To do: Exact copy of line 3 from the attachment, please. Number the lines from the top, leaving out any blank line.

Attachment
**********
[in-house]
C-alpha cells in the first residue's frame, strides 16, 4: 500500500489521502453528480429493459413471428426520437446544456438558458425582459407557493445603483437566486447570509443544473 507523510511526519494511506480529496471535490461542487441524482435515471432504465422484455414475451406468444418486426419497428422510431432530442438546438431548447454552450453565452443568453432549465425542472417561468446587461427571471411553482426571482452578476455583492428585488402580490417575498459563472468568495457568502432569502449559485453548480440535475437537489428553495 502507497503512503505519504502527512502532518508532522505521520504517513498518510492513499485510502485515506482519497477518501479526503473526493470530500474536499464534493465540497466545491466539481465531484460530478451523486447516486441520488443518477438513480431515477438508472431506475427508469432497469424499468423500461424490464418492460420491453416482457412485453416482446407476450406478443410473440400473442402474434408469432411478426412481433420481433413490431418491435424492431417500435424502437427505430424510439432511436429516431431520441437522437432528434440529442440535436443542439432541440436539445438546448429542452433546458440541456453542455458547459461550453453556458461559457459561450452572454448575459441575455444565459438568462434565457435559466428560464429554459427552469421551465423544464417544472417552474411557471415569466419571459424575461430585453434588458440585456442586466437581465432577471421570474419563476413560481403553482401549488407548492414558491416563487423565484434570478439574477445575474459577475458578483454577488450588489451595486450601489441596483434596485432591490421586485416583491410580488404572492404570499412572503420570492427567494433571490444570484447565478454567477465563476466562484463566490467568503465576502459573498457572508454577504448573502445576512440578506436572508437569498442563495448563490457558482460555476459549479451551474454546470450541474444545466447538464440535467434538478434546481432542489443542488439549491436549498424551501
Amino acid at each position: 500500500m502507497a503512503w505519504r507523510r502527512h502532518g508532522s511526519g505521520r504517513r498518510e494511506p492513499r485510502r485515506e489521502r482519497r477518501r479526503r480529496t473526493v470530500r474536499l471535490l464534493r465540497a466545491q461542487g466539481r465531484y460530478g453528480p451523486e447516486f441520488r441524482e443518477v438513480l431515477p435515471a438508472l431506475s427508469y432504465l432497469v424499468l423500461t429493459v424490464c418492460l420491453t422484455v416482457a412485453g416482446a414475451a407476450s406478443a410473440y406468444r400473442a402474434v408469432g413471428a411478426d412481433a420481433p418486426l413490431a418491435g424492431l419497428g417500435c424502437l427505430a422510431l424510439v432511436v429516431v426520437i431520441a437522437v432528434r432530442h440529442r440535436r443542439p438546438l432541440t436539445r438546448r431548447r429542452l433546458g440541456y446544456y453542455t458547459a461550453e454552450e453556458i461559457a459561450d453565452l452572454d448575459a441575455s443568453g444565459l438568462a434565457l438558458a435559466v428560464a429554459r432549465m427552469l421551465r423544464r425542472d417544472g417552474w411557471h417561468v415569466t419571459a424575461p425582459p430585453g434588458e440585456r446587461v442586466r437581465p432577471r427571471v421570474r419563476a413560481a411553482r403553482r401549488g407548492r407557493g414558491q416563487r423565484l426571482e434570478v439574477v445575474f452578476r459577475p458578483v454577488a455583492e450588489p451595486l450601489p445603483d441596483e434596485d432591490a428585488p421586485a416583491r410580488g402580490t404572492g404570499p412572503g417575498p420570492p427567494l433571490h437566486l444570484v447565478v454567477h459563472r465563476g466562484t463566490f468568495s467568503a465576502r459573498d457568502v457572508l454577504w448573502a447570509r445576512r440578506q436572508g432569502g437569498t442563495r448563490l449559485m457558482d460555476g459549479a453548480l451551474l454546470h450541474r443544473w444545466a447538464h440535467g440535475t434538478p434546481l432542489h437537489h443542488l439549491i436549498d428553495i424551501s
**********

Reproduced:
Amino acid at each position: 500500500m502507497a503512503w505519504r507523510r502527512h502532518g508532522s511526519g505521520r504517513r498518510e494511506p492513499r485510502r485515506e489521502r482519497r477518501r479526503r480529496t473526493v470530500r474536499l471535490l464534493r465540497a466545491q461542487g466539481r465531484y460530478g453528480p451523486e447516486f441520488r441524482e443518477v438513480l431515477p435515471a438508472l431506475s427508469y432504465l432497469v424499468l423500461t429493459v424490464c418492460l420491453t422484455v416482457a412485453g416482446a414475451a407476450s406478443a410473440y406468444r400473442a402474434v408469432g413471428a411478426d412481433a420481433p418486426l413490431a418491435g424492431l419497428g417500435c424502437l427505430a422510431l424510439v432511436v429516431v426520437i431520441a437522437v432528434r432530442h440529442r440535436r443542439p438546438l432541440t436539445r438546448r431548447r429542452l433546458g440541456y446544456y453542455t458547459a461550453e454552450e453556458i461559457a459561450d453565452l452572454d448575459a441575455s443568453g444565459l438568462a434565457l438558458a435559466v428560464a429554459r432549465m427552469l421551465r423544464r425542472d417544472g417552474w411557471h417561468v415569466t419571459a424575461p425582459p430585453g434588458e440585456r446587461v442586466r437581465p432577471r427571471v421570474r419563476a413560481a411553482r403553482r401549488g407548492r407557493g414558491q416563487r423565484l426571482e434570478v439574477v445575474f452578476r459577475p458578483v454577488a455583492e450588489p451595486l450601489p445603483d441596483e434596485d432591490a428585488p421586485a416583491r410580488g402580490t404572492g404570499p412572503g417575498p420570492p427567494l433571490h437566486l444570484v447565478v454567477h459563472r465563476g466562484t463566490f468568495s467568503a465576502r459573498d457568502v457572508l454577504w448573502a447570509r445576512r440578506q436572508g432569502g437569498t442563495r448563490l449559485m457558482d460555476g459549479a453548480l451551474l454546470h450541474r443544473w444545466a447538464h440535467g440535475t434538478p434546481l432542489h437537489h443542488l439549491i436549498d428553495i424551501s